Drop in children's health insurance coverage worries doctors and advocates

Staff photo by Tim Barber Dr. K. Rodney Arnold, MD, works in her Clinica Medicos office on East 23rd Street. Mindy Perez works at the desk, at left.

For the first time in a decade, the gap between health insurance coverage for Latino children and non-Latino children is growing, something medical experts said will have negative short- and long-term impacts for families in Chattanooga.

The new data is according to a report released in March by the Georgetown University Center for Children and Families and UnidosUS, the nation's largest Latino nonprofit advocacy organization. There were nearly 1.6 million uninsured Latino children in the United States in 2018, making them twice as likely to be uninsured as non-Latino children.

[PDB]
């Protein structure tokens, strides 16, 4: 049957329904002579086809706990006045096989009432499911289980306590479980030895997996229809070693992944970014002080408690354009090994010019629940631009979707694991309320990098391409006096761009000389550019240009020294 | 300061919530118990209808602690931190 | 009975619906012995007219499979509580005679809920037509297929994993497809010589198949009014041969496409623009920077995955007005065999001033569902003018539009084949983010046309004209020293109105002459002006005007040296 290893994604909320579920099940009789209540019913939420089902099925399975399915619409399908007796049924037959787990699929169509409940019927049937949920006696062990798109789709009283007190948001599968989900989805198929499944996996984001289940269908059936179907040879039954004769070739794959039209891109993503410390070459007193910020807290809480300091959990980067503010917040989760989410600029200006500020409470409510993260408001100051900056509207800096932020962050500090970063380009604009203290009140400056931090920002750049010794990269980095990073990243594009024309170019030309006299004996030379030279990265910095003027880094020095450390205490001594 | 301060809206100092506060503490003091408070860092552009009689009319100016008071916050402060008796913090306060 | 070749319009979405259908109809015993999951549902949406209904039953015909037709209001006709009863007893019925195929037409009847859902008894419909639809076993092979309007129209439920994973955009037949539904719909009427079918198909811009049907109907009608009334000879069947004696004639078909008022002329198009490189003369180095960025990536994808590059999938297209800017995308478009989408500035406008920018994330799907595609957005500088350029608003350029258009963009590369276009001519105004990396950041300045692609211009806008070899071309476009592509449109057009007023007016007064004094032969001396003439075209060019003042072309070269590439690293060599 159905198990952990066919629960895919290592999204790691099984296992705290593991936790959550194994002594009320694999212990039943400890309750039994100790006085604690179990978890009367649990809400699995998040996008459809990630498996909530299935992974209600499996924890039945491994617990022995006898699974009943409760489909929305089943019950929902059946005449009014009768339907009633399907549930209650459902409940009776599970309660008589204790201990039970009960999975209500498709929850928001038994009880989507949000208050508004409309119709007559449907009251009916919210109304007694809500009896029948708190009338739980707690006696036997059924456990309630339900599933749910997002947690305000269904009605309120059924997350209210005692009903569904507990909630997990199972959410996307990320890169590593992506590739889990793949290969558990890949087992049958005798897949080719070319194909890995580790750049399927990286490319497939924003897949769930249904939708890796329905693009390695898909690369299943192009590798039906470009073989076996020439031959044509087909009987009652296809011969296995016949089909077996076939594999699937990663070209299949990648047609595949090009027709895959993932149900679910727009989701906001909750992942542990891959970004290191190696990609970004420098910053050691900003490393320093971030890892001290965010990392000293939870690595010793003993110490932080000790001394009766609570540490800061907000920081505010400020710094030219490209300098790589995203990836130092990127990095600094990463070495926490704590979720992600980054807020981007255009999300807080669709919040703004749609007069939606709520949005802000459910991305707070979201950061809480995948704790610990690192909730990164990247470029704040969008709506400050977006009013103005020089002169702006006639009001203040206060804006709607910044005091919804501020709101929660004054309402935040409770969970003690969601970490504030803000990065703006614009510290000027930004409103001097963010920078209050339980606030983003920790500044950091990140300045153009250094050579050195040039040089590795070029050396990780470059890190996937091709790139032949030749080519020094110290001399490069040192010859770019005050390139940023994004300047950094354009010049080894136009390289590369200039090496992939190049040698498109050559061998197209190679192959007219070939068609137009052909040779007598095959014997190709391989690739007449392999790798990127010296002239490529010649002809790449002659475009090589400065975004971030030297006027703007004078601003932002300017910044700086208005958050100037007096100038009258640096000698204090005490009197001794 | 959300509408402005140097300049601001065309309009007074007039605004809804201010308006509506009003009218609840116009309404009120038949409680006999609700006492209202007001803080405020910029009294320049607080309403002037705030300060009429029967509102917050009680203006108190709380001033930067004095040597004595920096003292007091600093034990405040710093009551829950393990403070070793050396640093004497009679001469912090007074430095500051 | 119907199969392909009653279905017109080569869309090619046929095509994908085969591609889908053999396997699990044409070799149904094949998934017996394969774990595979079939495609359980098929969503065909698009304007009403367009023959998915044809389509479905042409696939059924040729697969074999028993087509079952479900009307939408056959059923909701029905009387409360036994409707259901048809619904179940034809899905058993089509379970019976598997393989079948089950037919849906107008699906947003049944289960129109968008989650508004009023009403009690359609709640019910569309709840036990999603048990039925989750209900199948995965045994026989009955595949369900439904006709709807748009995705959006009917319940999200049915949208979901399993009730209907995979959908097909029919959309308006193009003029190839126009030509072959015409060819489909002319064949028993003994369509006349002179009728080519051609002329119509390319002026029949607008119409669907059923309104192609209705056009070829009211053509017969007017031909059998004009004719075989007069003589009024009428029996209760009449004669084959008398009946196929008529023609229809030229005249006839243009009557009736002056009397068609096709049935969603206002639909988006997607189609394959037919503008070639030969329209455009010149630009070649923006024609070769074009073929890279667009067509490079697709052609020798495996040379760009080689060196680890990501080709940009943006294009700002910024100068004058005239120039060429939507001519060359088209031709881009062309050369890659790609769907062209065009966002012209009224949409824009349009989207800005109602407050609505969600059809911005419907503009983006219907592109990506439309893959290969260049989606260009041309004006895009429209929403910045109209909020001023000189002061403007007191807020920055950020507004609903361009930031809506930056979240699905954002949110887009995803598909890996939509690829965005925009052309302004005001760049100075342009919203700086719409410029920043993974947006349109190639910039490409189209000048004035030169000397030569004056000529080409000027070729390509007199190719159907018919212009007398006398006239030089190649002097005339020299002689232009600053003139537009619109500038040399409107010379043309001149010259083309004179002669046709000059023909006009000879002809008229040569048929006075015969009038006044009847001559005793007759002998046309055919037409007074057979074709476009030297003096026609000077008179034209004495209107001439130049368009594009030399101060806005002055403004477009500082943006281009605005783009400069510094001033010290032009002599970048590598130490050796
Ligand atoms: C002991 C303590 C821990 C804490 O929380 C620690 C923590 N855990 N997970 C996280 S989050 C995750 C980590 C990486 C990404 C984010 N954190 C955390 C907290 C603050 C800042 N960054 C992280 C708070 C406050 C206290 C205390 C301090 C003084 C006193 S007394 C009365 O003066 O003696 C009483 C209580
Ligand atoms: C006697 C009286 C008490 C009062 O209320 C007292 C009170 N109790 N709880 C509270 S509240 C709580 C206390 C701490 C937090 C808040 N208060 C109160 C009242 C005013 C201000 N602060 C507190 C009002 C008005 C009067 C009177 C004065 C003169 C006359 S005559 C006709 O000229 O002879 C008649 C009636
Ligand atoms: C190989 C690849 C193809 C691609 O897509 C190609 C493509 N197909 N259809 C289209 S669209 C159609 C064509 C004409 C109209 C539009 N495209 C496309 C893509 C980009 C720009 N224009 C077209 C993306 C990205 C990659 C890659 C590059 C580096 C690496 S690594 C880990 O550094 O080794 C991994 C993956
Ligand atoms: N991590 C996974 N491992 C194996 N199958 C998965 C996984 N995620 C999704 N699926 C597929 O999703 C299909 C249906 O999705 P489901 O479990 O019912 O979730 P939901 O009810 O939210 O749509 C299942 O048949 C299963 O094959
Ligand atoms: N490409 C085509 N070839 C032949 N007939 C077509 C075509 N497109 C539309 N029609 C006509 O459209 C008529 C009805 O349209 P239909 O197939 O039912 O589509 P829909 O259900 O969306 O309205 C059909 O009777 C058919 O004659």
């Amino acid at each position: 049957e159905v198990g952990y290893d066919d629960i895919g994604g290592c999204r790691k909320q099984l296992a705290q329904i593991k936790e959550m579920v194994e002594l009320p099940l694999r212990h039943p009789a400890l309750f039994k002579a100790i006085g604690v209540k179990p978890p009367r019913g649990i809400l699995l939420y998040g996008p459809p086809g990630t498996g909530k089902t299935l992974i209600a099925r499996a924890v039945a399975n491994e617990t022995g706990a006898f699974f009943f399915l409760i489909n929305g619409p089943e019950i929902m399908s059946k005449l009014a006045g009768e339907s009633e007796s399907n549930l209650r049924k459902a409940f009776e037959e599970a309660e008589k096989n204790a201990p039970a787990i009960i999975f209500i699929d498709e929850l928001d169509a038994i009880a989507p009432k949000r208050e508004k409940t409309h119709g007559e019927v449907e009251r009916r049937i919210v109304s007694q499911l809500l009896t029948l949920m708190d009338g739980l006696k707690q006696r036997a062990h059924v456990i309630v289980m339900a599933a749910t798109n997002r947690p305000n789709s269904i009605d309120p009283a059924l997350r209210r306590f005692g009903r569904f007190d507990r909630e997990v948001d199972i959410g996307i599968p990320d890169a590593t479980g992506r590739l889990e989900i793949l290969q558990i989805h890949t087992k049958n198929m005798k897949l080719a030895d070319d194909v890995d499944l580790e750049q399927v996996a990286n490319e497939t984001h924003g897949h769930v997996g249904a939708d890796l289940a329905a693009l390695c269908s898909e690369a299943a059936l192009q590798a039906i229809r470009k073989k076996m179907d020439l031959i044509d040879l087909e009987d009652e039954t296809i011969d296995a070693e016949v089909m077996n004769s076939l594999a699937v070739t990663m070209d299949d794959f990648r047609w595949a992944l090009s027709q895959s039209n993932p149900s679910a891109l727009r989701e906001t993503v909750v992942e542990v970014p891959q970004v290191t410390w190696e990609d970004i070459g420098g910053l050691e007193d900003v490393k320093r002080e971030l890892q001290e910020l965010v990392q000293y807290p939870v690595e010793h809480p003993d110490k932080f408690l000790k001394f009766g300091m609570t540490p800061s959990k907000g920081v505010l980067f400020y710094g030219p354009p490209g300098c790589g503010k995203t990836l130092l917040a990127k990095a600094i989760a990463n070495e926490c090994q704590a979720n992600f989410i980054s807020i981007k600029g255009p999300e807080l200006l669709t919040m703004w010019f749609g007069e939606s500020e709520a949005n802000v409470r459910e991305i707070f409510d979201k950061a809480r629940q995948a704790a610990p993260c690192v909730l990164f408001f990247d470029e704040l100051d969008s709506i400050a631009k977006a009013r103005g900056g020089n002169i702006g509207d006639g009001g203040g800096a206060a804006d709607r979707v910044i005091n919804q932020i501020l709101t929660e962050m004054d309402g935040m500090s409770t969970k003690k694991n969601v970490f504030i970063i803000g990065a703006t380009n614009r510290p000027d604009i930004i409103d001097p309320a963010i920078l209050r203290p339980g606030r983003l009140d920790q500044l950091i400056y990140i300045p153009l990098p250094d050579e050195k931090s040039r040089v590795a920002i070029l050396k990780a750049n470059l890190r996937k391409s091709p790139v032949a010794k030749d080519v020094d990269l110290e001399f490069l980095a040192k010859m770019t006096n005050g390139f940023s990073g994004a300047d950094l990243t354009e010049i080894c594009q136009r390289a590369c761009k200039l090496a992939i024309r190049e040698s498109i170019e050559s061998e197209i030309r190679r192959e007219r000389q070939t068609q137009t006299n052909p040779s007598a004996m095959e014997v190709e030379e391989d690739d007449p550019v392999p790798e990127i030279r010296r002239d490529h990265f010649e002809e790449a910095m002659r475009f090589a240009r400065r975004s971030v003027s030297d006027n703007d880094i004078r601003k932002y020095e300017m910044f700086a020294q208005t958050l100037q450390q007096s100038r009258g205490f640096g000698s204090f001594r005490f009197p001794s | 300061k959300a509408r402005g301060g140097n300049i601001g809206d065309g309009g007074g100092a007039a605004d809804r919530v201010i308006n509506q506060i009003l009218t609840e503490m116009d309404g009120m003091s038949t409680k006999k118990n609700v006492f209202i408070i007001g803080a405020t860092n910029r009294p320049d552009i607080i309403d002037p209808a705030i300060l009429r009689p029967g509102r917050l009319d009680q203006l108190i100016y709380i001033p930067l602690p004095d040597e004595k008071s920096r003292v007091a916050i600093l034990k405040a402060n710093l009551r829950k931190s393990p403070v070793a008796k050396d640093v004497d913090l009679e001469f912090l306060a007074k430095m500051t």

Across the country, Latino children are disproportionately affected by lack of insurance coverage - they make up 25% of all U.S. children but nearly 40% of all uninsured children. Two states - Georgia and Texas - account for more than 60% of the drop in coverage, according to the report.

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